Court Rules: Fire Engine 261 Wasn’t Closed By The Book

Queens Tribune - July 08, 2003

By Angela Montefinise

The court decided on July 2 that five of six firehouses closed by the City in an effort to save money earlier this year were closed correctly and should stay closed. Engine 261 – which covers Dutch Kills, parts of Long Island City and Manhattan’s Roosevelt Island – was not closed correctly, the court said, because Manhattan’s Community Board 8 was not notified of the closing 45 days in advance, a necessary procedure mandated by the City Charter to give community members proper notice of service changes. Community Board 8 Chairman Charles Warren told the Tribune at presstime that the Board has still not received notice of the closing, which took place on May 25. The court will hold a hearing next week to decide what should be done to remedy the Engine 261 situation. Although this week’s decision called the closing of Engine 261 “rational,” a source close to the case told the Tribune that “it looks good” that the court will rule that the city needs to reopen the engine company, which was the only Queens Fire Department entity closed. Once the court chooses a remedy, its decision is complete, and the city can appeal the decision. The city is expected to appeal if the court rules to reopen the company. Another option for the city is to reopen the engine company, issue the notice, then close it again 45 days later. Jerry Walsh, president of the Dutch Kills Civic Association, said, “We know that could happen, but at least now, the law is being looked at . . . Even if we don’t win, the city is at least being forced to follow the rules. I’m ecstatic.” As the Tribune went to press, Gioia held a press conference on the steps of City Hall announcing the Brooklyn court’s decision, and said, “Today, Mayor Bloomberg was told, you have to play by the rules like everyone else. In its haste, its rush to close firehouses, the city ignored the simple words of the Charter, our city’s constitution.” The Mayor’s office had no comment on the interim decision, but a statement by Corporation Counsel Michael Cardozo also claimed victory, and said, “We are extremely pleased that the judge agreed with us on five of six – or all but one – of the closings.  This is a clear-cut victory for the city.” He added, however, “We disagree with the judge’s decision on notice for Engine Company 261. However, while the judge found that there was a technical deficiency in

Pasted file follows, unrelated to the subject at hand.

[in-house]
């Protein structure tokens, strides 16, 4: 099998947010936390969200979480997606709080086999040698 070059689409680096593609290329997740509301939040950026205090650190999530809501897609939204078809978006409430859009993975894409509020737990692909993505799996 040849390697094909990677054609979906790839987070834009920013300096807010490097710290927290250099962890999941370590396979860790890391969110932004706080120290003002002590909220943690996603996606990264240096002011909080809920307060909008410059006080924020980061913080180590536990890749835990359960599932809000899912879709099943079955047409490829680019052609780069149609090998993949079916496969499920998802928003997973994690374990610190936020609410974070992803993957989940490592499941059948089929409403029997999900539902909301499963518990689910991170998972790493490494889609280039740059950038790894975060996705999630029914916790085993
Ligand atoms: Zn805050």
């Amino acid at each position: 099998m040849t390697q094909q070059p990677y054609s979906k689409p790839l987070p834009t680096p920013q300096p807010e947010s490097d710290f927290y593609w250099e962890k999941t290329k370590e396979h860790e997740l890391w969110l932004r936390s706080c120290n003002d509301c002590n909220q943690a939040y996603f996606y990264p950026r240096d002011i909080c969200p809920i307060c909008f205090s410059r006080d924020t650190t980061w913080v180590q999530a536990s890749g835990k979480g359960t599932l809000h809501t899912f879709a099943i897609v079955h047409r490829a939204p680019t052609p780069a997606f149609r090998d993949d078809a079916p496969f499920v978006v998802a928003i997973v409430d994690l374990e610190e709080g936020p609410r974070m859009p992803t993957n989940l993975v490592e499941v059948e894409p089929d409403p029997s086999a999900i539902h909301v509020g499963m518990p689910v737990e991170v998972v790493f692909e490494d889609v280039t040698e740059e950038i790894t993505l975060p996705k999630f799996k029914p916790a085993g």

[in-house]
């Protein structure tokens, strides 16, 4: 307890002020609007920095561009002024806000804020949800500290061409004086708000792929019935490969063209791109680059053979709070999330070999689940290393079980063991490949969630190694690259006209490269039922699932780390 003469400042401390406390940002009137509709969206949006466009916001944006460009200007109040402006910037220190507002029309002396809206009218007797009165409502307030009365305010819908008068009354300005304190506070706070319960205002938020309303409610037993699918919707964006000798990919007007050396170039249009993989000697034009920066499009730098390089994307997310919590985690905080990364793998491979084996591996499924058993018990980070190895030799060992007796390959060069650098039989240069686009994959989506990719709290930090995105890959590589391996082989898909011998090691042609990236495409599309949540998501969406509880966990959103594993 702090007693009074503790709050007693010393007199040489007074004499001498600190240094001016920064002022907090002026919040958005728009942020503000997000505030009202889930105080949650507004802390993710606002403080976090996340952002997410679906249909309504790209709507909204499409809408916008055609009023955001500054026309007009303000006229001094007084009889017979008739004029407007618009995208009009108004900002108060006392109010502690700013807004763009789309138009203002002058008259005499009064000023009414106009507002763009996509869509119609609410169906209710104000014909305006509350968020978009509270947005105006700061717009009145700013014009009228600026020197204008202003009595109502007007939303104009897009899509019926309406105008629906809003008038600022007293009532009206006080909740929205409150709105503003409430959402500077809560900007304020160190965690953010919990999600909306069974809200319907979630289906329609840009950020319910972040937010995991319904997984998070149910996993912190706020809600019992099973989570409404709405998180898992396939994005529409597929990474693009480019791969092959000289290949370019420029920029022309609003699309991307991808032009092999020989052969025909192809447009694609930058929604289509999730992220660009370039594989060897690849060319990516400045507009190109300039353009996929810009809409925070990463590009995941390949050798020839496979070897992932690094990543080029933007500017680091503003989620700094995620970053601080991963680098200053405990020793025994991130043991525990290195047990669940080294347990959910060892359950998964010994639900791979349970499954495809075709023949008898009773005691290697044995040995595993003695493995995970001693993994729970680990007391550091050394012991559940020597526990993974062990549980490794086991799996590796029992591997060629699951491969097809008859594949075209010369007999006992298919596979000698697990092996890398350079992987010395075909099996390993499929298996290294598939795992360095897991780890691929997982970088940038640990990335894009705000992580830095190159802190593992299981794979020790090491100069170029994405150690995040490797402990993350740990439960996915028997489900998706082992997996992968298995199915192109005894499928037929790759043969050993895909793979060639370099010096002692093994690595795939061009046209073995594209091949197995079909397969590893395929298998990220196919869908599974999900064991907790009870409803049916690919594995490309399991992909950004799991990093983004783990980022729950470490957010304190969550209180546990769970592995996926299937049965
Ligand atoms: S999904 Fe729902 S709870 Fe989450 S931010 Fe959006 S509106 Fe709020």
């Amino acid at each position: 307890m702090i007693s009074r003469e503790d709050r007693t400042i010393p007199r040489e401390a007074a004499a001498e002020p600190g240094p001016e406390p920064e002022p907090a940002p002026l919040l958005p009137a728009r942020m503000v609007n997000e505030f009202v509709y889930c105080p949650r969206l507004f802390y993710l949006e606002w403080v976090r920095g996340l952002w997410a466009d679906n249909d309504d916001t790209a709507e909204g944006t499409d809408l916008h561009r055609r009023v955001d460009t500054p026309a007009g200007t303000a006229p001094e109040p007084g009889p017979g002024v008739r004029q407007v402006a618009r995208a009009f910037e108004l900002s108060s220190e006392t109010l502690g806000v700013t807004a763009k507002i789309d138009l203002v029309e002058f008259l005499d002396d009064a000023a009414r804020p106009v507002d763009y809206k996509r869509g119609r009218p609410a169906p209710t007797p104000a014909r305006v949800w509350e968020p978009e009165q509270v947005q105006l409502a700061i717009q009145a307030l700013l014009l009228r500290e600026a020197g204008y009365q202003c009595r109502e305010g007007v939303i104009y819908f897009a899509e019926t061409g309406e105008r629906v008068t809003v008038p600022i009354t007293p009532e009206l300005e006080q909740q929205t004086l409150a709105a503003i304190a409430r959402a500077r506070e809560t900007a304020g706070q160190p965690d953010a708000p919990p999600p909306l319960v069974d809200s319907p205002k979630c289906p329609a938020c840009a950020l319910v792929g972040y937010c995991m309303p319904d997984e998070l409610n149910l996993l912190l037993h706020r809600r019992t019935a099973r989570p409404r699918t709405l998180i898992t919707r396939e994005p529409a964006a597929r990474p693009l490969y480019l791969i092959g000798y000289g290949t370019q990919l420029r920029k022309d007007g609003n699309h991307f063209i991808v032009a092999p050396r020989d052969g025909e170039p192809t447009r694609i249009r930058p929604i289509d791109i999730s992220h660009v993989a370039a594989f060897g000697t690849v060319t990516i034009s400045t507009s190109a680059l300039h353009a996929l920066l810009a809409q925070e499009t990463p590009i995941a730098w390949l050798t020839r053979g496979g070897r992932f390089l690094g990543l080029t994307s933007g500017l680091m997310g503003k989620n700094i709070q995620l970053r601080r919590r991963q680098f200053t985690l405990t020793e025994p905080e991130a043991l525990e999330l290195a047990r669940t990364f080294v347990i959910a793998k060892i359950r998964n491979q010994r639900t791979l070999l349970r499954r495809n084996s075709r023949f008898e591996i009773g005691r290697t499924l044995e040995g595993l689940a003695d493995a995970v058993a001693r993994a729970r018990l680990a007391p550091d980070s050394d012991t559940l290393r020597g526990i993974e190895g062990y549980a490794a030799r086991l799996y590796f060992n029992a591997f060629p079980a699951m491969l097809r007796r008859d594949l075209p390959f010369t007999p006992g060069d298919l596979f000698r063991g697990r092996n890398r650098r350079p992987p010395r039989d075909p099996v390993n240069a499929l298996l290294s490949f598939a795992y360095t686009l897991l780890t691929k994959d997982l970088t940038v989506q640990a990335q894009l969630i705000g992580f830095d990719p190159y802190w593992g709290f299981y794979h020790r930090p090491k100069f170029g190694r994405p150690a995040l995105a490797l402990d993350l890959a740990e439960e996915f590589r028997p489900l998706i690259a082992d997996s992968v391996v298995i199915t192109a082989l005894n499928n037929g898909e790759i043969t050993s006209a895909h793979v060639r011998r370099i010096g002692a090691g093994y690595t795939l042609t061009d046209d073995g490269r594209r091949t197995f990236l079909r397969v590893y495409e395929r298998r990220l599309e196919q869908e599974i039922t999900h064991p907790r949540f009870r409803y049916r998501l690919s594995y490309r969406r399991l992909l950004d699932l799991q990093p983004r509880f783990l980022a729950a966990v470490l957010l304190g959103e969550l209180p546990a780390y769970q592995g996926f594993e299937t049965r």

the notice requirement, he also found this closing was both ‘rational’ and appropriate as well.  Moreover, he did not order Engine Company 261 reopened at this time, nor – as he previously has indicated – did he feel there was there any adverse public impact by the city closing any of the firehouses.”